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Cylinder Seal with an Animal Contest Scene and an Inscription
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Cylinder Seal with an Animal Contest Scene and an Inscription


Description Provenance Inscription Credit
Description This scene depicts a central motif of crossed lions, their heads back-to-back with an inverted crescent in the field between them. Each lion faces a strange, horned quadruped (re-cut?) that rears up on its hind legs. Behind the horned quadrupeds is a cuneiform inscription in two registers. In the field above the registers is a cross enclosed in a ring, cradled by an inverted crescent. The style of this seal's design is somewhat characteristic of the Isin-Larsa or Old Babylonian periods, however aspects of the animals and the disc and inverted crescent are more in line with seals from Anatolia. This might have been used as part of the Middle Bronze Age trade and the Old Assyrian Trading Colony Kültepe of the early second millennium BCE. Cylinder seals are cylindrical objects carved in reverse (intaglio) in order to leave raised impressions when rolled into clay. Seals were generally used to mark ownership, and they could act as official identifiers, like a signature, for individuals and institutions. A seal’s owner rolled impressions in wet clay to secure property such as baskets, letters, jars, and even rooms and buildings. This clay sealing prevented tampering because it had to be broken in order to access a safeguarded item. Cylinder seals were often made of durable material, usually stone, and most were drilled lengthwise so they could be strung and worn. A seal’s material and the images inscribed on the seal itself could be protective. The artistry and design might be appreciated and considered decorative as well. Cylinder seals were produced in the Near East beginning in the fourth millennium BCE and date to every period through the end of the first millennium BCE.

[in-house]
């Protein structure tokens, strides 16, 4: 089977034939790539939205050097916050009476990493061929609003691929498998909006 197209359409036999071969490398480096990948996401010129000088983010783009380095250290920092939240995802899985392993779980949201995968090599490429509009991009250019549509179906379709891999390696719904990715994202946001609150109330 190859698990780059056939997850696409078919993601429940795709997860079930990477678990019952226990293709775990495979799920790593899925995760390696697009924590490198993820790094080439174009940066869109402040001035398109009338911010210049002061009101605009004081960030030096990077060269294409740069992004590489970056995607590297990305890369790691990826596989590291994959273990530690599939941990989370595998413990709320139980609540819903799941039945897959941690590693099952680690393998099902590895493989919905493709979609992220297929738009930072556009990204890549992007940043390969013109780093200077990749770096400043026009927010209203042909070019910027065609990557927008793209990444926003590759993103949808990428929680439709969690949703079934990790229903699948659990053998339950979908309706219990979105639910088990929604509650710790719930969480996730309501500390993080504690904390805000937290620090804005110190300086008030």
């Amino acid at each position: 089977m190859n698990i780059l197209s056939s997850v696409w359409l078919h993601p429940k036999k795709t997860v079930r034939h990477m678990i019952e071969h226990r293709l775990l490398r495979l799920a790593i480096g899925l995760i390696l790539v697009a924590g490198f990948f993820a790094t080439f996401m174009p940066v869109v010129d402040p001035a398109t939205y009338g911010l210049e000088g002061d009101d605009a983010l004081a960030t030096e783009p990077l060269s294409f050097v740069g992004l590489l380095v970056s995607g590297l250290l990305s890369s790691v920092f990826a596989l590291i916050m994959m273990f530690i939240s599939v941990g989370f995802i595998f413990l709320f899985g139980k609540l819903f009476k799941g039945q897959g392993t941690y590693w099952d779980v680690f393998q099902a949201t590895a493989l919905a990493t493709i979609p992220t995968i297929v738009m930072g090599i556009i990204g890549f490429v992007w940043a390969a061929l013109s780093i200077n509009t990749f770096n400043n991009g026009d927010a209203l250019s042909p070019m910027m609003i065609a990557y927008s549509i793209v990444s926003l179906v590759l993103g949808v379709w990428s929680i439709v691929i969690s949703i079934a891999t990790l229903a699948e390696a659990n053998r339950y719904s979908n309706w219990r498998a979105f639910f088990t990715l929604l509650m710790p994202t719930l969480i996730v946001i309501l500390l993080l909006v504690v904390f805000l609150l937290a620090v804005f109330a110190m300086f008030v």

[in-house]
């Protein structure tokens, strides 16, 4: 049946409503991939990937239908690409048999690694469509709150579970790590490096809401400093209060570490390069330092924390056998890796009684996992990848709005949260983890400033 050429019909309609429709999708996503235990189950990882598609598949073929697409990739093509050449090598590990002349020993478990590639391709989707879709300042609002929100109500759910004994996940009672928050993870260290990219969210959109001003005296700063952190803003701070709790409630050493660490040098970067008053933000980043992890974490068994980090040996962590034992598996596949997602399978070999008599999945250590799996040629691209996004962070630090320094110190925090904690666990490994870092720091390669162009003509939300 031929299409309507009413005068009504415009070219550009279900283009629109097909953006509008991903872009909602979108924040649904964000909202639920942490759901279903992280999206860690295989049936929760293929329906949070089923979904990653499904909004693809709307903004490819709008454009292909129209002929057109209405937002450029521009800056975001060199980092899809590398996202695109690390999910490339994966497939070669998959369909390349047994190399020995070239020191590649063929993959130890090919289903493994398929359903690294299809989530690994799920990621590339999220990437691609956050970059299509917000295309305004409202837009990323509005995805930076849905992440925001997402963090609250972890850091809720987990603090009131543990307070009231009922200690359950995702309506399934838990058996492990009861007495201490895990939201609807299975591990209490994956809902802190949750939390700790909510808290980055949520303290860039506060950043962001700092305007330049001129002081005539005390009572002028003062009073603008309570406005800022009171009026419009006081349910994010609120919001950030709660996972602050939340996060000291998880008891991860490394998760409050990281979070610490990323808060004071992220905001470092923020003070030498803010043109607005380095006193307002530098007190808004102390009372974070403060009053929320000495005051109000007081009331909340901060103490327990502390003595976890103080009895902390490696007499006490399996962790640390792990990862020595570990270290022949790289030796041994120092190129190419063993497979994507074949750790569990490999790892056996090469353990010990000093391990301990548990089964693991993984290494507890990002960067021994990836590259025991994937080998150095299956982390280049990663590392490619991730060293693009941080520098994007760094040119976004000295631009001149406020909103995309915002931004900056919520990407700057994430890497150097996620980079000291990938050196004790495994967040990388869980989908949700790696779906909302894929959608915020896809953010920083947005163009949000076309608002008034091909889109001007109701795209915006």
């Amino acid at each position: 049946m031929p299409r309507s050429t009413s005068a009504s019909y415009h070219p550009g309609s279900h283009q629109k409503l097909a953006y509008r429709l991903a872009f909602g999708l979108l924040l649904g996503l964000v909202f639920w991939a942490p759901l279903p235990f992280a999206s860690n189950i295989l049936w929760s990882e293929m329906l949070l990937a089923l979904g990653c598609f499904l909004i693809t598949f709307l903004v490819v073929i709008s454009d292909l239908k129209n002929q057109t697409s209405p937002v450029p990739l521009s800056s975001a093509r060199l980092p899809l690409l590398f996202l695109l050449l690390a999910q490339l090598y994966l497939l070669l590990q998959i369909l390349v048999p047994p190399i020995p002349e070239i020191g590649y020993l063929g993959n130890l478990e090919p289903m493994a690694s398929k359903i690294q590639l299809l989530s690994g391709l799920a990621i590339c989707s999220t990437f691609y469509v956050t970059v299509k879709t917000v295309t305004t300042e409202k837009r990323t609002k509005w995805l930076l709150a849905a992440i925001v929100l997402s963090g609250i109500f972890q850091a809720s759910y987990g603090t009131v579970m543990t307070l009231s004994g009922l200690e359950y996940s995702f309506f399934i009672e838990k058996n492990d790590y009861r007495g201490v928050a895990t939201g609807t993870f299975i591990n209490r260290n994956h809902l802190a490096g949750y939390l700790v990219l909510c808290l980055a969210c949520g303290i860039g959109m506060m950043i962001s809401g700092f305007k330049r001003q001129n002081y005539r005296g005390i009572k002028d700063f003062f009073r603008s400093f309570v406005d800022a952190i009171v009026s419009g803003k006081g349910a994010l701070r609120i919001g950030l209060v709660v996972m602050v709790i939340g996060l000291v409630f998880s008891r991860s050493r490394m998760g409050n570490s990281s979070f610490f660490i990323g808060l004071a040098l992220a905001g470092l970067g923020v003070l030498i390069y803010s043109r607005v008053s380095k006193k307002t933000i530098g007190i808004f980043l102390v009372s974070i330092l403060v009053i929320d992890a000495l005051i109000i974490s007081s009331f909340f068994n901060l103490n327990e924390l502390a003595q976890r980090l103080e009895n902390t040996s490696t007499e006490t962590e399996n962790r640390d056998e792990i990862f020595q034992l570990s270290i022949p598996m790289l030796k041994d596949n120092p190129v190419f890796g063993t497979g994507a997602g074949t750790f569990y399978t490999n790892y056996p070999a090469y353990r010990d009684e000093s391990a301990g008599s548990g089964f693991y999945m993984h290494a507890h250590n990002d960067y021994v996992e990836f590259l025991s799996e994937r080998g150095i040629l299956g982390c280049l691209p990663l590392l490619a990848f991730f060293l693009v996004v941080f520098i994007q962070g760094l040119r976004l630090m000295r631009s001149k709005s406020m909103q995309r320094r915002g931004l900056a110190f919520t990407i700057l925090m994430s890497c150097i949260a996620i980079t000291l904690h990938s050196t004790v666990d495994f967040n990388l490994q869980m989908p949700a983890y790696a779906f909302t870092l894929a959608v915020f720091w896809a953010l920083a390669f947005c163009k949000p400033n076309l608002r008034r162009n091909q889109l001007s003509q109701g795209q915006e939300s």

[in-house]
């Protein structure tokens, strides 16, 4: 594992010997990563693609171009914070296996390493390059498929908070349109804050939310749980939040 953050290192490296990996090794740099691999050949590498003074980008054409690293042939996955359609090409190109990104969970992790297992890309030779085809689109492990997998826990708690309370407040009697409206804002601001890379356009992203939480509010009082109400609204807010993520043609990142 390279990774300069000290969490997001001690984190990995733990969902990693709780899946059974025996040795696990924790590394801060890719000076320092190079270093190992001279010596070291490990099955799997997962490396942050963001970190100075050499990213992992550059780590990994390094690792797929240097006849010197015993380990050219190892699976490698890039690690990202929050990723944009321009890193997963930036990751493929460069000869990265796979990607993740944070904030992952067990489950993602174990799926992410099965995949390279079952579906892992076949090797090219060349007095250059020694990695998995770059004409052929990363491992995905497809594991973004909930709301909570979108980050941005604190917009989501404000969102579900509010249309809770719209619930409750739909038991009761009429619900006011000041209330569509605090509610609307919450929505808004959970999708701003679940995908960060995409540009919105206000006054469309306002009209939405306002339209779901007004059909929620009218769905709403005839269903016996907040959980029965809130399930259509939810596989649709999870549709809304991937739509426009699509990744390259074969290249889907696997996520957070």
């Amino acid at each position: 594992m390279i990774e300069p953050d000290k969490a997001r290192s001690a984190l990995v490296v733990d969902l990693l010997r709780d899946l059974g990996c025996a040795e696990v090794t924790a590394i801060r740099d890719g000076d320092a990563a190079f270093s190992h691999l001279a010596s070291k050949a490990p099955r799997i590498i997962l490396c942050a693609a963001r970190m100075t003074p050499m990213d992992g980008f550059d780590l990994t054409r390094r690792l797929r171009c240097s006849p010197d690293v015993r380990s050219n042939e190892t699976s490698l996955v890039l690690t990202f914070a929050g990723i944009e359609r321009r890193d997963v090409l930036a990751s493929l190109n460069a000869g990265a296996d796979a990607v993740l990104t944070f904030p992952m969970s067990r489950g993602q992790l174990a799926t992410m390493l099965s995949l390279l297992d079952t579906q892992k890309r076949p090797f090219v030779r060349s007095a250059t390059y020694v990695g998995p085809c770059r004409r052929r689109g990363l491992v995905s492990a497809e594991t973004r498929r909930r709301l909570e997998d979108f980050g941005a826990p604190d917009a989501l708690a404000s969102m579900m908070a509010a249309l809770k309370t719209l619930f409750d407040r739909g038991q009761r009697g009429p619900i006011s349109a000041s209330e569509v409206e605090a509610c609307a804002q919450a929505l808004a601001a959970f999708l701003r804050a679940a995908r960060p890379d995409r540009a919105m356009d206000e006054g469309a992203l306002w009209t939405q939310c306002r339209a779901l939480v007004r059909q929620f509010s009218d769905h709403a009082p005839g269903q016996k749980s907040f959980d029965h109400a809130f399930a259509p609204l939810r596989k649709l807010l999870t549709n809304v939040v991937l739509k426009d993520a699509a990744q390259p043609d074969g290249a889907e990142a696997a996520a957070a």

Provenance Henry Walters, Baltimore, [date and mode of acquisition unknown]; Sadie Jones (Mrs. Henry Walters), New York, 1931, by inheritance; Joseph Brummer, Paris and New York, 1941, by purchase; Walters Art Museum, 1941, by purchase.
Inscriptions [Transliteration, Akkadian] 1. {d}utu 2. dingir-a-a [https://cdli.ucla.edu/search/archival_view.php?ObjectID=P272852]
Credit Museum purchase [formerly part of the Walters Collection], 1941

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Creators
Period
ca. 2000-1750 BCE (Old Babylonian or Old Assyrian Trading Colony)
Medium
hematite
(Precious Stones & Gems)
Accession Number
42.583
Geographies
Location Within Museum
Not On View

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